Student, Member and Session Attendance

A short video showing screenshots of the app is shown below. It is also available as a PDF here.

Note: This article discusses the most common service type for attendance, namely validating IDs against a database. However, if you simply want to record IDs (or names) without first validating IDs you can instead create an online or on-device (i.e. offline) ‘Record Scan’ service type.

A detailed Step by Step Guide using Record Scans and Validate Scans can be found here.

Overview for Validate Scans

  1. The first step for a validation service is to create a database of your students, members, attendees or employees and optionally any ‘associated’ content for each ID. So, for example, the ID might be ‘A12345’ and the associated data ‘John Smith’. See Database instructions here.
  2. The resulting database needs to be uploaded to our servers on the ‘Databases’ page. [Developers can use Postback URL or DSU (Direct Scan to URL) to keep this database on their own servers.]
  3. If you don’t already have barcodes, you’ll need to embed these IDs in barcodes (see Barcodes below). When you create & authorize app Users to scan with the codeREADr app, it will confirm the ID as valid and show the associated text or image.
  4. For attendance applications, you may want to collect additional data. This can be done using the Questions feature which enables you to have the app user enter data after each scan. For example, you might want to collect course, location or arrival & departure times. You can do this with a Question, e.g. ‘Is this a Check-In or Check-Out?’ answered by the app user via form entry or multiple choice. Since each scan includes a time-stamp, you’ll be able to calculate the total time for that class, lesson, event, etc. in Excel, Google Sheets or other database programs. Since Questions show up after every scan, it may be more convenient to simply create two different Services, i.e. one for Check-In and the other for Check-Out and then calculate the difference in the time-stamp for your reports. Alternatively, if you are not concerned about exactly how long the person was at the location, then one Service will suffice and you won’t need any Questions.
  5. Now comes the easy part – creating a validation Service. Here you’ll need to associate your Database, Users, and Questions to the Service you created.
  6. When you’ve finished scanning you can use the Scans page to view, filter, share and export your scan records.
  7. Advanced – Photo Verification. You can present the app-user with a photo of the ID holder if you include a link in the database hosting the photo (Webify). You can even use the app to add that link automatically to the database (Photo Postback). Look here for more information on photo verification.
  8. Barcodes – Do the IDs you want to track already have barcodes on them?
    • YES: try scanning them with the codeREADr app. [Hint: for iOS devices, check the app’s barcode type settings for the barcode type you use.] If you cannot scan them with codeREADr’s standard scan engine, you may need to upgrade to codeREADr ‘SD PRO’ or use a scanning device or use codeREADr on a desktop/laptop with a USB scanning device.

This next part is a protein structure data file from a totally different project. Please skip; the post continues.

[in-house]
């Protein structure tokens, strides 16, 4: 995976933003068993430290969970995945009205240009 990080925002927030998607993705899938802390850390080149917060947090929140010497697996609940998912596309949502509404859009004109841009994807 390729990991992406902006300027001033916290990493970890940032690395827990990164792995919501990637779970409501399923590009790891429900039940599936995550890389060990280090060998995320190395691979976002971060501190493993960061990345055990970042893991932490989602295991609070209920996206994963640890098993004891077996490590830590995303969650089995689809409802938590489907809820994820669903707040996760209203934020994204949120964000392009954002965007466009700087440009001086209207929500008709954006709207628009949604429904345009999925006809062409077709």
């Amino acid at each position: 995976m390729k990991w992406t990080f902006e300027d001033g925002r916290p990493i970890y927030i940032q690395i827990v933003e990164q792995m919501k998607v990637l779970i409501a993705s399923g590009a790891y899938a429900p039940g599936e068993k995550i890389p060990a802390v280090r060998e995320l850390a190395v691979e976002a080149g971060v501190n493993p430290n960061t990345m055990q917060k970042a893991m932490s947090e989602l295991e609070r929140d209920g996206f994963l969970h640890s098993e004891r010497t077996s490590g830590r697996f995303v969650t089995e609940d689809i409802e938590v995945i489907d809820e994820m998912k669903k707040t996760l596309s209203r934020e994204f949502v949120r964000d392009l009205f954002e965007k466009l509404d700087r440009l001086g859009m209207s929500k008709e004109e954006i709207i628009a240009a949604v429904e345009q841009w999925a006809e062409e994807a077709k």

• NO: then you’ll need to create barcodes. You can create QR codes with codeREADr or use barcodes printed on your own or by card/label printers.

New: Simple Method to Track Session Attendance

What if you have a large number of sessions (or classes, events, etc) to track attendance for. You can accomplish that by creating a service for each one. You can also paste a full list of your sessions into codeREADr all at once. Then, your app users will choose the session they are scanning for. Importantly, the session name/ID becomes part of the scan record for all subsequent scans until changed or cleared.

Please look at this Session Tracking article for instructions.

creating a scan session

Self-scanning of barcodes and NFC tags and cards

In this video, we show you scanning mobile and printed QR codes using the front camera of iOS and Android devices. Then we show you reading RFID/NFC objects (cards, FOBs, etc.) using Android devices connected to a dedicated reader (pcProx) and also using the built-in NFC reader of Android devices.

If you have 1D barcodes on your IDs or badges, you can mount low-cost scanning accessories to quickly scan in unattended situations. We’ve written a blog article about that option, including a 12-second barcode scanner video, and listed the components used.

No Barcodes? Use text/voice search or RFID/NFC instead!

Scanning barcodes is fast. But, it’s not the only way to use codeREADr. You can read RFID/NFC tags (see video above) to capture IDs or use the app’s Manual Entry or Lookup options. Our Lookup feature is very useful in that you can search for the first few characters of an ID and then scroll the resulting list. You can also search by name or other identifiers within the barcode or, importantly, within the associated Response text.

This Lookup feature is very commonly used when barcodes are not practical or the student or member forgot their ID. It is very fast and simple, especially when using voice.

in Common Applications with Instructions